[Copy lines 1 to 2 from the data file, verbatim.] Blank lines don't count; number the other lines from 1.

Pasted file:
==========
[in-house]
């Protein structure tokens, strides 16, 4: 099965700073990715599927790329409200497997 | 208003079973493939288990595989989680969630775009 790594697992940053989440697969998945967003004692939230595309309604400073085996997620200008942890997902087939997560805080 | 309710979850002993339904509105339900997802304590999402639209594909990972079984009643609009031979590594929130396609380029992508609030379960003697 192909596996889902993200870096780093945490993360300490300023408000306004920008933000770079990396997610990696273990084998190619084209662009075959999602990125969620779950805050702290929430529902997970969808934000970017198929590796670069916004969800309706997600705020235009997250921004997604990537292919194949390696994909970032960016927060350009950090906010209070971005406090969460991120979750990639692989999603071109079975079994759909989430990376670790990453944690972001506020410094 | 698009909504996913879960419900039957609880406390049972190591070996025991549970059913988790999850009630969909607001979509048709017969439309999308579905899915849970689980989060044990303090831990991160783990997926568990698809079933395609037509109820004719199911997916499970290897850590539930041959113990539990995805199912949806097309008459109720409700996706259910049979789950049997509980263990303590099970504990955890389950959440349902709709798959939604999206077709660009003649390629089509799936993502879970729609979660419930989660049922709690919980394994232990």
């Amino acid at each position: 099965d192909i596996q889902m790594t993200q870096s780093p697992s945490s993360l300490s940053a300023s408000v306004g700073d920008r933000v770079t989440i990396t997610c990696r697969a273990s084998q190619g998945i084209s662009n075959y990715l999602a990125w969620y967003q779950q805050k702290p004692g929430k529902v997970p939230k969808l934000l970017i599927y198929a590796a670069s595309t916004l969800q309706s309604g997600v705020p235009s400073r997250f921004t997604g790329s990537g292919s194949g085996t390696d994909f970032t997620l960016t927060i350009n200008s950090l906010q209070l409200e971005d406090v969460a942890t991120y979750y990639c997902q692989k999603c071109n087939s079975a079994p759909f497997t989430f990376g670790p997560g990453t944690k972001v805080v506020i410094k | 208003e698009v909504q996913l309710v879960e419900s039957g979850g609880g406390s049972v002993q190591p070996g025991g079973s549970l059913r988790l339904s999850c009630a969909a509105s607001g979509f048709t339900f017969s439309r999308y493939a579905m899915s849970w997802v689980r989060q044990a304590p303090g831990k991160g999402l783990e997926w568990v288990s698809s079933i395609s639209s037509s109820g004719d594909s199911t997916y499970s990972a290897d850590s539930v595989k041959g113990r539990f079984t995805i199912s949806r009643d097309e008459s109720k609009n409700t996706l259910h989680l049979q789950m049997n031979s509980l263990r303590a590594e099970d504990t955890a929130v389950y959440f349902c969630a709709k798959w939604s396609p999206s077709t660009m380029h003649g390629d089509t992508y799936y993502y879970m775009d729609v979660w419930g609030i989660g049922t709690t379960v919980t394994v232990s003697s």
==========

[in-house]
């Protein structure tokens, strides 16, 4: 099965700073990715599927790329409200497997 | 208003079973493939288990595989989680969630775009 790594697992940053989440697969998945967003004692939230595309309604400073085996997620200008942890997902087939997560805080 | 309710979850002993339904509105339900997802304590999402639209594909990972079984009643609009031979590594929130396609380029992508609030379960003697 192909596996889902993200870096780093945490993360300490300023408000306004920008933000770079990396997610990696273990084998190619084209662009075959999602990125969620779950805050702290929430529902997970969808934000970017198929590796670069916004969800309706997600705020235009997250921004997604990537292919194949390696994909970032960016927060350009950090906010209070971005406090969460991120979750990639692989999603071109079975079994759909989430990376670790990453944690972001506020410094 | 698009909504996913879960419900039957609880406390049972190591070996025991549970059913988790999850009630969909607001979509048709017969439309999308579905899915849970689980989060044990303090831990991160783990997926568990698809079933395609037509109820004719199911997916499970290897850590539930041959113990539990995805199912949806097309008459109720409700996706259910049979789950049997509980263990303590099970504990955890389950959440349902709709798959939604999206077709660009003649390629089509799936993502879970729609979660419930989660049922709690919980394994232990």